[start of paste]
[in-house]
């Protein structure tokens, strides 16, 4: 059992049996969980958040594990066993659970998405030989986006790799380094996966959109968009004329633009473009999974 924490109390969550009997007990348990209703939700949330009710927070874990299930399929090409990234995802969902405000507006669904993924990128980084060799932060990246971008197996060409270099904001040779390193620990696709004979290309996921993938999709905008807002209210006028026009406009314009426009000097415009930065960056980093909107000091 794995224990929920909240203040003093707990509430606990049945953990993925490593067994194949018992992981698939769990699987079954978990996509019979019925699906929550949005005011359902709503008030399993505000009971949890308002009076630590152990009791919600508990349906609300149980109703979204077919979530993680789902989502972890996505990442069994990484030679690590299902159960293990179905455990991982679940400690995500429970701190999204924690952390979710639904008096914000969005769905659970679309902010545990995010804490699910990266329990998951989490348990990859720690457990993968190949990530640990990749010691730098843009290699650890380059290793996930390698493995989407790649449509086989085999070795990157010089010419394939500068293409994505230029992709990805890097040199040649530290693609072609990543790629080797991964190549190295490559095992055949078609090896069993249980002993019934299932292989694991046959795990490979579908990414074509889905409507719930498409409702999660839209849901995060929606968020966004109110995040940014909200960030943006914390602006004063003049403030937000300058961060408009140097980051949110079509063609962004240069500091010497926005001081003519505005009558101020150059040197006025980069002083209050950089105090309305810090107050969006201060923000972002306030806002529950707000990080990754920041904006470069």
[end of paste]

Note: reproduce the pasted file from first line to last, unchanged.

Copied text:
[in-house]
């Protein structure tokens, strides 16, 4: 059992049996969980958040594990066993659970998405030989986006790799380094996966959109968009004329633009473009999974 924490109390969550009997007990348990209703939700949330009710927070874990299930399929090409990234995802969902405000507006669904993924990128980084060799932060990246971008197996060409270099904001040779390193620990696709004979290309996921993938999709905008807002209210006028026009406009314009426009000097415009930065960056980093909107000091 794995224990929920909240203040003093707990509430606990049945953990993925490593067994194949018992992981698939769990699987079954978990996509019979019925699906929550949005005011359902709503008030399993505000009971949890308002009076630590152990009791919600508990349906609300149980109703979204077919979530993680789902989502972890996505990442069994990484030679690590299902159960293990179905455990991982679940400690995500429970701190999204924690952390979710639904008096914000969005769905659970679309902010545990995010804490699910990266329990998951989490348990990859720690457990993968190949990530640990990749010691730098843009290699650890380059290793996930390698493995989407790649449509086989085999070795990157010089010419394939500068293409994505230029992709990805890097040199040649530290693609072609990543790629080797991964190549190295490559095992055949078609090896069993249980002993019934299932292989694991046959795990490979579908990414074509889905409507719930498409409702999660839209849901995060929606968020966004109110995040940014909200960030943006914390602006004063003049403030937000300058961060408009140097980051949110079509063609962004240069500091010497926005001081003519505005009558101020150059040197006025980069002083209050950089105090309305810090107050969006201060923000972002306030806002529950707000990080990754920041904006470069």